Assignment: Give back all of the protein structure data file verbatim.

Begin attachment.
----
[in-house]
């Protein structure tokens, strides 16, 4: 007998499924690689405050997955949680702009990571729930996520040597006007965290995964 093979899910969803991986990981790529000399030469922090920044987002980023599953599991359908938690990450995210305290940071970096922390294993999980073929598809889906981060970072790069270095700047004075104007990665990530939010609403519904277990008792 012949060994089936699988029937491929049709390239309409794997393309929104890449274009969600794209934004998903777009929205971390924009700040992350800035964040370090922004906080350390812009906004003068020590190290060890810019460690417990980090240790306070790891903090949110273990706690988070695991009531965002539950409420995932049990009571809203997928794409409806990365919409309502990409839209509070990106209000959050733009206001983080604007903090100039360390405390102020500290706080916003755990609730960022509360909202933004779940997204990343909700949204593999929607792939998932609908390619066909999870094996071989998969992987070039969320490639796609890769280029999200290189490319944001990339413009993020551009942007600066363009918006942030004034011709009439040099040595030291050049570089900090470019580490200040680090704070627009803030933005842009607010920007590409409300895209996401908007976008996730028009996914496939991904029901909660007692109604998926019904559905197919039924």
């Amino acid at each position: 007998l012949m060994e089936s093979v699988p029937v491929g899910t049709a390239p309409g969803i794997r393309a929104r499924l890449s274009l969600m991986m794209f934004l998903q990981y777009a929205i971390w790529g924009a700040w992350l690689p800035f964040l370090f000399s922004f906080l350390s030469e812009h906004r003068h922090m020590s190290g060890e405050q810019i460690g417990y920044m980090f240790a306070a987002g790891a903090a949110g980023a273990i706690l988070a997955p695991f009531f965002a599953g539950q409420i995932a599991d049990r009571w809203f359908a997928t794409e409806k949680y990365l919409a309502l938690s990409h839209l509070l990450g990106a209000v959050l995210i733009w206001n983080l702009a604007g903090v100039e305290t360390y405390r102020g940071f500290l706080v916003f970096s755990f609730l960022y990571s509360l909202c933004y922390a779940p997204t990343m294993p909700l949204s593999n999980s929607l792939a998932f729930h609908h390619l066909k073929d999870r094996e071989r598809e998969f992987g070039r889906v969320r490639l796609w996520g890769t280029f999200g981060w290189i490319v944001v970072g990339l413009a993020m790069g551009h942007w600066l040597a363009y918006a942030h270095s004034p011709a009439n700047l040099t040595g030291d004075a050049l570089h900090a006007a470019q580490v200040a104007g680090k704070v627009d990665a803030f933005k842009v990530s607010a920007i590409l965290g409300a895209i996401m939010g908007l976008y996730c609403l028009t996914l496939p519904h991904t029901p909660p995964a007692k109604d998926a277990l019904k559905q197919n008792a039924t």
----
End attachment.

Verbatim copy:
[in-house]
């Protein structure tokens, strides 16, 4: 007998499924690689405050997955949680702009990571729930996520040597006007965290995964 093979899910969803991986990981790529000399030469922090920044987002980023599953599991359908938690990450995210305290940071970096922390294993999980073929598809889906981060970072790069270095700047004075104007990665990530939010609403519904277990008792 012949060994089936699988029937491929049709390239309409794997393309929104890449274009969600794209934004998903777009929205971390924009700040992350800035964040370090922004906080350390812009906004003068020590190290060890810019460690417990980090240790306070790891903090949110273990706690988070695991009531965002539950409420995932049990009571809203997928794409409806990365919409309502990409839209509070990106209000959050733009206001983080604007903090100039360390405390102020500290706080916003755990609730960022509360909202933004779940997204990343909700949204593999929607792939998932609908390619066909999870094996071989998969992987070039969320490639796609890769280029999200290189490319944001990339413009993020551009942007600066363009918006942030004034011709009439040099040595030291050049570089900090470019580490200040680090704070627009803030933005842009607010920007590409409300895209996401908007976008996730028009996914496939991904029901909660007692109604998926019904559905197919039924």
């Amino acid at each position: 007998l012949m060994e089936s093979v699988p029937v491929g899910t049709a390239p309409g969803i794997r393309a929104r499924l890449s274009l969600m991986m794209f934004l998903q990981y777009a929205i971390w790529g924009a700040w992350l690689p800035f964040l370090f000399s922004f906080l350390s030469e812009h906004r003068h922090m020590s190290g060890e405050q810019i460690g417990y920044m980090f240790a306070a987002g790891a903090a949110g980023a273990i706690l988070a997955p695991f009531f965002a599953g539950q409420i995932a599991d049990r009571w809203f359908a997928t794409e409806k949680y990365l919409a309502l938690s990409h839209l509070l990450g990106a209000v959050l995210i733009w206001n983080l702009a604007g903090v100039e305290t360390y405390r102020g940071f500290l706080v916003f970096s755990f609730l960022y990571s509360l909202c933004y922390a779940p997204t990343m294993p909700l949204s593999n999980s929607l792939a998932f729930h609908h390619l066909k073929d999870r094996e071989r598809e998969f992987g070039r889906v969320r490639l796609w996520g890769t280029f999200g981060w290189i490319v944001v970072g990339l413009a993020m790069g551009h942007w600066l040597a363009y918006a942030h270095s004034p011709a009439n700047l040099t040595g030291d004075a050049l570089h900090a006007a470019q580490v200040a104007g680090k704070v627009d990665a803030f933005k842009v990530s607010a920007i590409l965290g409300a895209i996401m939010g908007l976008y996730c609403l028009t996914l496939p519904h991904t029901p909660p995964a007692k109604d998926a277990l019904k559905q197919n008792a039924t």